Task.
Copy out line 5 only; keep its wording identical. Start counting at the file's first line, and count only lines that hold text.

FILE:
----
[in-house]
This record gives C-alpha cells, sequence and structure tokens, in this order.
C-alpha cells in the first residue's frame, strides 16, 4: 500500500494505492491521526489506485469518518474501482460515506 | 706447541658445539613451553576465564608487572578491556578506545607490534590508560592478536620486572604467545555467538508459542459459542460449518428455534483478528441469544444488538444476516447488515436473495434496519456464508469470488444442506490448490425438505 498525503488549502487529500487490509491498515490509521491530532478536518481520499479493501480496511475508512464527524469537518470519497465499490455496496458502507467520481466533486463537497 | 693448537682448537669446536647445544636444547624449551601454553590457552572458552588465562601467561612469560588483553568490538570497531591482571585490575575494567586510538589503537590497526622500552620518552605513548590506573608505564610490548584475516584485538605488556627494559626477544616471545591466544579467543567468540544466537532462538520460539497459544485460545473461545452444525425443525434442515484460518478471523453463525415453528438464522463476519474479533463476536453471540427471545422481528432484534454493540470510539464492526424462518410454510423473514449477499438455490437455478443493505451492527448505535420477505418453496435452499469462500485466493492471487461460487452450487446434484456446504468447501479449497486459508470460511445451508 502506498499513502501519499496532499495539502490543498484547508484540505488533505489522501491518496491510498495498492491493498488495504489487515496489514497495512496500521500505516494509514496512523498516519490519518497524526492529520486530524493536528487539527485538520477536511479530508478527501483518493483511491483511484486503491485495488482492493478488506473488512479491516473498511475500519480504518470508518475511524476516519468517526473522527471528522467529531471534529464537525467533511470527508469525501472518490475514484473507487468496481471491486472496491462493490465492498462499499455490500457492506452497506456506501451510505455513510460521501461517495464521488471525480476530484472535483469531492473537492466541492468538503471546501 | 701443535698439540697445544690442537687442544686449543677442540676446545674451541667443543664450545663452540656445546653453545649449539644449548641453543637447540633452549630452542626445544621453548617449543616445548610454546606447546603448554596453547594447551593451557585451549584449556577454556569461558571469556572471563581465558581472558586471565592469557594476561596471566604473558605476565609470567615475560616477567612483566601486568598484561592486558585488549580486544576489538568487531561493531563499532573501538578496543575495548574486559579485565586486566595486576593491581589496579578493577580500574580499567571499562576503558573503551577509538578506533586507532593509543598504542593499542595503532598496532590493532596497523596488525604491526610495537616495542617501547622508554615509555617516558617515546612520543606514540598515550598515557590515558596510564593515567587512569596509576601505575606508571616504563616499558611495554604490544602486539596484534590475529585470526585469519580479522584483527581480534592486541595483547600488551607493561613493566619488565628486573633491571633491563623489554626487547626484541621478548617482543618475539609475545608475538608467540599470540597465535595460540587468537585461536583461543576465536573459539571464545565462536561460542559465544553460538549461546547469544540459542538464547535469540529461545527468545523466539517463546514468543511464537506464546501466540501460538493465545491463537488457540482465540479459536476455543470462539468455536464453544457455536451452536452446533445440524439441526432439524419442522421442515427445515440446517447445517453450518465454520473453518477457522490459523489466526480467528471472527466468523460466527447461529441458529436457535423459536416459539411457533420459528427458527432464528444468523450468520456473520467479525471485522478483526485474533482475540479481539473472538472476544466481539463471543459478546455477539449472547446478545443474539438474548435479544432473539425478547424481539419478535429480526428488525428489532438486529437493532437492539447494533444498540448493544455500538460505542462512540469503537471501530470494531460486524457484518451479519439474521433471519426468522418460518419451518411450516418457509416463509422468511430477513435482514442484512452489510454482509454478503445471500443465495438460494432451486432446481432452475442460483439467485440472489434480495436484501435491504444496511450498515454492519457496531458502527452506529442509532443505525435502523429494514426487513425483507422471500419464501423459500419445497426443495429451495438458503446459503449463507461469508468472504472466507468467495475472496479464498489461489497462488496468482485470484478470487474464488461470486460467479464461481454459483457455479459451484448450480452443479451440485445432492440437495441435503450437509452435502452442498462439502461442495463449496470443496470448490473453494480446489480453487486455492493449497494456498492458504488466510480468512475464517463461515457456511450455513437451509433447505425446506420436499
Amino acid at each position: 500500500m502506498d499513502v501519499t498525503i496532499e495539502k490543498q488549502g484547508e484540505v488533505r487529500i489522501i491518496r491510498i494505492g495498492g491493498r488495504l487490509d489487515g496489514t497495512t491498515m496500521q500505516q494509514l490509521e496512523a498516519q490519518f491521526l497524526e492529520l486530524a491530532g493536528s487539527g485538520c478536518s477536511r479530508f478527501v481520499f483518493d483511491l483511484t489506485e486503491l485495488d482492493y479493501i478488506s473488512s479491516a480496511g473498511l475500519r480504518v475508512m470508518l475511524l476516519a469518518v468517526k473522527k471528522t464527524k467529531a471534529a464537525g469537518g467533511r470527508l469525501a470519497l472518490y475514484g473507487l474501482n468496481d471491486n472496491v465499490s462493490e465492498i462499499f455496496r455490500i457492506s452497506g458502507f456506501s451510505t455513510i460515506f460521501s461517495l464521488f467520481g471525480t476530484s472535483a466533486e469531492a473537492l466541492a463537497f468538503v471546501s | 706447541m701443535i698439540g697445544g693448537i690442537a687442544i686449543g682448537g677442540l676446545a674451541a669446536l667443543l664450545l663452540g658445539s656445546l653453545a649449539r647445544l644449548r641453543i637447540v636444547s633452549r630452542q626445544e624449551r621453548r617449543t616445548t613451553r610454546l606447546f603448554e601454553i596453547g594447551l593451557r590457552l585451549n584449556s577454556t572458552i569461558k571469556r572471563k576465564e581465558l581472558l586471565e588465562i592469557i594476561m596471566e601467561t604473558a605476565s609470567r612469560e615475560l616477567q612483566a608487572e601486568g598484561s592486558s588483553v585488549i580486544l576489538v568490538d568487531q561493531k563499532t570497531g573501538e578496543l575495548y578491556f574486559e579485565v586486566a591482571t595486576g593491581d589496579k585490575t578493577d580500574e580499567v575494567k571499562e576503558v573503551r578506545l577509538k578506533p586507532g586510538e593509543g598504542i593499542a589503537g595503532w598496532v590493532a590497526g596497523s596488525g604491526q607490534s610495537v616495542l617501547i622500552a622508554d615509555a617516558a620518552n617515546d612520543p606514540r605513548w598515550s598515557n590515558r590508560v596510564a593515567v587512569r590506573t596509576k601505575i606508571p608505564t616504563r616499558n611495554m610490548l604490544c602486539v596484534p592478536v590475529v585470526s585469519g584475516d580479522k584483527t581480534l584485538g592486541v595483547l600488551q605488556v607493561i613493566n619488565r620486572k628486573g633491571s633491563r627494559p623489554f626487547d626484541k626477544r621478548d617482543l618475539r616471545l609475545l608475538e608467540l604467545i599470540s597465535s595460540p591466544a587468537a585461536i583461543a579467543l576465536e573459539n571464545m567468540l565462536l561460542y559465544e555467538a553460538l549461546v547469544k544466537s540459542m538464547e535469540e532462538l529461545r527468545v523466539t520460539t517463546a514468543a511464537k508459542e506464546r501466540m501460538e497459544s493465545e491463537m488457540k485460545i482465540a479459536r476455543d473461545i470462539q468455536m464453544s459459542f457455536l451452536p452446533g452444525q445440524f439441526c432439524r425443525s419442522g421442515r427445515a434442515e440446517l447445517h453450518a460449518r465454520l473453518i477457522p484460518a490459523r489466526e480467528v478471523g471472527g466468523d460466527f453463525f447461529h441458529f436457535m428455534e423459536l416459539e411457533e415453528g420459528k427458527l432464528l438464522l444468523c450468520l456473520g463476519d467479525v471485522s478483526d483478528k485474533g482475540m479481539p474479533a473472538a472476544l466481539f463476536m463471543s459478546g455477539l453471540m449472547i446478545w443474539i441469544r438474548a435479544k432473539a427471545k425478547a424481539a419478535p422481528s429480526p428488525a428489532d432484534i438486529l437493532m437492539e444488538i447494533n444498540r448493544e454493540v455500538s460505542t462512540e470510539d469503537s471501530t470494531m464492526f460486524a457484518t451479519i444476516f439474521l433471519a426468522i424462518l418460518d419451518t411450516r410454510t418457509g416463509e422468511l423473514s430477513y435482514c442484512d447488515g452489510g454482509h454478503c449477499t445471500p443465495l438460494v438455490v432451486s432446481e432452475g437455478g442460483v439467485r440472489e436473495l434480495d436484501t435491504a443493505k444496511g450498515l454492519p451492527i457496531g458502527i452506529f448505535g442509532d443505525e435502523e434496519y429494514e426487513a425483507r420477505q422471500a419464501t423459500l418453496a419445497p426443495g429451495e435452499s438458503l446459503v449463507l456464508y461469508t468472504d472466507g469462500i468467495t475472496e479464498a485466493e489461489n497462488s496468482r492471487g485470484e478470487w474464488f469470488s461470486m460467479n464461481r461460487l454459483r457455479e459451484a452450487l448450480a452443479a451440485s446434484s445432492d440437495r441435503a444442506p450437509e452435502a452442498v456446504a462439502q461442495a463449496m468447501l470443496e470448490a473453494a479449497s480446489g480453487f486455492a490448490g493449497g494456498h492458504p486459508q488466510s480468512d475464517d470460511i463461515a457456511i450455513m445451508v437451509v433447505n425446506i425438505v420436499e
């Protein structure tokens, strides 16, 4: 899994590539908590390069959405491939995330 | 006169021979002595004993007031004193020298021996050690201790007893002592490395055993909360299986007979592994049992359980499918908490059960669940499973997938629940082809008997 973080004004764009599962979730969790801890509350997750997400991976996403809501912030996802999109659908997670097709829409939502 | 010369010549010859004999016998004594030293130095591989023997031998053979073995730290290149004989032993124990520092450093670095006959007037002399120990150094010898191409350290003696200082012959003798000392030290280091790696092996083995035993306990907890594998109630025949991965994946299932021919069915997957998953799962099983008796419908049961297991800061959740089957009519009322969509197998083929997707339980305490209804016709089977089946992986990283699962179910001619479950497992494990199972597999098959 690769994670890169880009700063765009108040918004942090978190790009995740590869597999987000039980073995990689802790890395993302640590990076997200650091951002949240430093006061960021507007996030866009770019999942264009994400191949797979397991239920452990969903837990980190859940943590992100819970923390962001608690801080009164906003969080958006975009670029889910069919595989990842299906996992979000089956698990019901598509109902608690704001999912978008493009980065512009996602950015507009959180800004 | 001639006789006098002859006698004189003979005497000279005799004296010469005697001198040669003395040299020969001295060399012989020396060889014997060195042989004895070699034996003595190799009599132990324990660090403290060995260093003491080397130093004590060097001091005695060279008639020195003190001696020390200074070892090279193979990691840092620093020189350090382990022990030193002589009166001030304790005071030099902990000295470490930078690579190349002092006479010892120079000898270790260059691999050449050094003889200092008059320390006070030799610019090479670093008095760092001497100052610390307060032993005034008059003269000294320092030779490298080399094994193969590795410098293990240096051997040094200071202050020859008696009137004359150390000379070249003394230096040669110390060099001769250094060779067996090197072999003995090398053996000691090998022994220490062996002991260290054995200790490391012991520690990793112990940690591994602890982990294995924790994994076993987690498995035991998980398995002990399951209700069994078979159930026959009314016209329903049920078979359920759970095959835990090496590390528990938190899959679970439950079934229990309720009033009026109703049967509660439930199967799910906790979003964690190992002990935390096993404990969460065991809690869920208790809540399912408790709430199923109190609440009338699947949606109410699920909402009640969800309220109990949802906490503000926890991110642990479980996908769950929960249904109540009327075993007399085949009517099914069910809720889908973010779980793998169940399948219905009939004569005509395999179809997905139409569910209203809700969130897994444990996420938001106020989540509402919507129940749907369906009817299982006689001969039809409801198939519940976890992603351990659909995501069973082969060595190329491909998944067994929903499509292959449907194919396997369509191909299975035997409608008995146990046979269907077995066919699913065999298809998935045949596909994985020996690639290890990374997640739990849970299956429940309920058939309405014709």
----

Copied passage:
């Protein structure tokens, strides 16, 4: 899994590539908590390069959405491939995330 | 006169021979002595004993007031004193020298021996050690201790007893002592490395055993909360299986007979592994049992359980499918908490059960669940499973997938629940082809008997 973080004004764009599962979730969790801890509350997750997400991976996403809501912030996802999109659908997670097709829409939502 | 010369010549010859004999016998004594030293130095591989023997031998053979073995730290290149004989032993124990520092450093670095006959007037002399120990150094010898191409350290003696200082012959003798000392030290280091790696092996083995035993306990907890594998109630025949991965994946299932021919069915997957998953799962099983008796419908049961297991800061959740089957009519009322969509197998083929997707339980305490209804016709089977089946992986990283699962179910001619479950497992494990199972597999098959 690769994670890169880009700063765009108040918004942090978190790009995740590869597999987000039980073995990689802790890395993302640590990076997200650091951002949240430093006061960021507007996030866009770019999942264009994400191949797979397991239920452990969903837990980190859940943590992100819970923390962001608690801080009164906003969080958006975009670029889910069919595989990842299906996992979000089956698990019901598509109902608690704001999912978008493009980065512009996602950015507009959180800004 | 001639006789006098002859006698004189003979005497000279005799004296010469005697001198040669003395040299020969001295060399012989020396060889014997060195042989004895070699034996003595190799009599132990324990660090403290060995260093003491080397130093004590060097001091005695060279008639020195003190001696020390200074070892090279193979990691840092620093020189350090382990022990030193002589009166001030304790005071030099902990000295470490930078690579190349002092006479010892120079000898270790260059691999050449050094003889200092008059320390006070030799610019090479670093008095760092001497100052610390307060032993005034008059003269000294320092030779490298080399094994193969590795410098293990240096051997040094200071202050020859008696009137004359150390000379070249003394230096040669110390060099001769250094060779067996090197072999003995090398053996000691090998022994220490062996002991260290054995200790490391012991520690990793112990940690591994602890982990294995924790994994076993987690498995035991998980398995002990399951209700069994078979159930026959009314016209329903049920078979359920759970095959835990090496590390528990938190899959679970439950079934229990309720009033009026109703049967509660439930199967799910906790979003964690190992002990935390096993404990969460065991809690869920208790809540399912408790709430199923109190609440009338699947949606109410699920909402009640969800309220109990949802906490503000926890991110642990479980996908769950929960249904109540009327075993007399085949009517099914069910809720889908973010779980793998169940399948219905009939004569005509395999179809997905139409569910209203809700969130897994444990996420938001106020989540509402919507129940749907369906009817299982006689001969039809409801198939519940976890992603351990659909995501069973082969060595190329491909998944067994929903499509292959449907194919396997369509191909299975035997409608008995146990046979269907077995066919699913065999298809998935045949596909994985020996690639290890990374997640739990849970299956429940309920058939309405014709």